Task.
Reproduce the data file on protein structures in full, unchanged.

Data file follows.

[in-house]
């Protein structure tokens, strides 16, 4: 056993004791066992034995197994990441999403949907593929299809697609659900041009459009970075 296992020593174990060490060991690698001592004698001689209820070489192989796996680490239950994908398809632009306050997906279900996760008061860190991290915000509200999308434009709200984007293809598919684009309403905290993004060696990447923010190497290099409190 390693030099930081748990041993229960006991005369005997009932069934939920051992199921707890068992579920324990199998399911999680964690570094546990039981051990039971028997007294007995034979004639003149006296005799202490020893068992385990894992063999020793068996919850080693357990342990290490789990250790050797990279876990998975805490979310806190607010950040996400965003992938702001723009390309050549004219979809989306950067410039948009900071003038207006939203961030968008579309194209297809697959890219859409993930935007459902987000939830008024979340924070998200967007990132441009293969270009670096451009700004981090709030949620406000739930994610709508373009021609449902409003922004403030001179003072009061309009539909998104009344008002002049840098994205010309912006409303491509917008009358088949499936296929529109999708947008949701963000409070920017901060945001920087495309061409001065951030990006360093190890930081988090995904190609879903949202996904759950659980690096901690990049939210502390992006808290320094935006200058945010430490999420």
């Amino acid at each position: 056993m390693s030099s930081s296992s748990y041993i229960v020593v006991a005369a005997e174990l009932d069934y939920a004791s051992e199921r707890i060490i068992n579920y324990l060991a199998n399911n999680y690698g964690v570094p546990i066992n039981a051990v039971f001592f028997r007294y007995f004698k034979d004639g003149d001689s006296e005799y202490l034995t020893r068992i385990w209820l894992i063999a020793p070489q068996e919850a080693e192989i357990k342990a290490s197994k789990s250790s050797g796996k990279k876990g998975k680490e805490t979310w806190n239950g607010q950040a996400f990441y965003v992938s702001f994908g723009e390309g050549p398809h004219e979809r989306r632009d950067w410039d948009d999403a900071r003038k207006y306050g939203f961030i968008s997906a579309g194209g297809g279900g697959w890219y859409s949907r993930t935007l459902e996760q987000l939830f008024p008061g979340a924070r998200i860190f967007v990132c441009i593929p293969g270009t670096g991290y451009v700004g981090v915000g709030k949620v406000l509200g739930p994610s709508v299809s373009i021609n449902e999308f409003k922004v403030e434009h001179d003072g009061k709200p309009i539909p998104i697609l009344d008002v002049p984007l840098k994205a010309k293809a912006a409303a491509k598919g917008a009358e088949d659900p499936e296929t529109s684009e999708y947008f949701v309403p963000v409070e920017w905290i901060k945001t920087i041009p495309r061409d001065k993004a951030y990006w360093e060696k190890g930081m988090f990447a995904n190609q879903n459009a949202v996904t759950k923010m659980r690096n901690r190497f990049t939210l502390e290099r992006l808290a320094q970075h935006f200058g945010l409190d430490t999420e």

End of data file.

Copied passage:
[in-house]
């Protein structure tokens, strides 16, 4: 056993004791066992034995197994990441999403949907593929299809697609659900041009459009970075 296992020593174990060490060991690698001592004698001689209820070489192989796996680490239950994908398809632009306050997906279900996760008061860190991290915000509200999308434009709200984007293809598919684009309403905290993004060696990447923010190497290099409190 390693030099930081748990041993229960006991005369005997009932069934939920051992199921707890068992579920324990199998399911999680964690570094546990039981051990039971028997007294007995034979004639003149006296005799202490020893068992385990894992063999020793068996919850080693357990342990290490789990250790050797990279876990998975805490979310806190607010950040996400965003992938702001723009390309050549004219979809989306950067410039948009900071003038207006939203961030968008579309194209297809697959890219859409993930935007459902987000939830008024979340924070998200967007990132441009293969270009670096451009700004981090709030949620406000739930994610709508373009021609449902409003922004403030001179003072009061309009539909998104009344008002002049840098994205010309912006409303491509917008009358088949499936296929529109999708947008949701963000409070920017901060945001920087495309061409001065951030990006360093190890930081988090995904190609879903949202996904759950659980690096901690990049939210502390992006808290320094935006200058945010430490999420």
């Amino acid at each position: 056993m390693s030099s930081s296992s748990y041993i229960v020593v006991a005369a005997e174990l009932d069934y939920a004791s051992e199921r707890i060490i068992n579920y324990l060991a199998n399911n999680y690698g964690v570094p546990i066992n039981a051990v039971f001592f028997r007294y007995f004698k034979d004639g003149d001689s006296e005799y202490l034995t020893r068992i385990w209820l894992i063999a020793p070489q068996e919850a080693e192989i357990k342990a290490s197994k789990s250790s050797g796996k990279k876990g998975k680490e805490t979310w806190n239950g607010q950040a996400f990441y965003v992938s702001f994908g723009e390309g050549p398809h004219e979809r989306r632009d950067w410039d948009d999403a900071r003038k207006y306050g939203f961030i968008s997906a579309g194209g297809g279900g697959w890219y859409s949907r993930t935007l459902e996760q987000l939830f008024p008061g979340a924070r998200i860190f967007v990132c441009i593929p293969g270009t670096g991290y451009v700004g981090v915000g709030k949620v406000l509200g739930p994610s709508v299809s373009i021609n449902e999308f409003k922004v403030e434009h001179d003072g009061k709200p309009i539909p998104i697609l009344d008002v002049p984007l840098k994205a010309k293809a912006a409303a491509k598919g917008a009358e088949d659900p499936e296929t529109s684009e999708y947008f949701v309403p963000v409070e920017w905290i901060k945001t920087i041009p495309r061409d001065k993004a951030y990006w360093e060696k190890g930081m988090f990447a995904n190609q879903n459009a949202v996904t759950k923010m659980r690096n901690r190497f990049t939210l502390e290099r992006l808290a320094q970075h935006f200058g945010l409190d430490t999420e």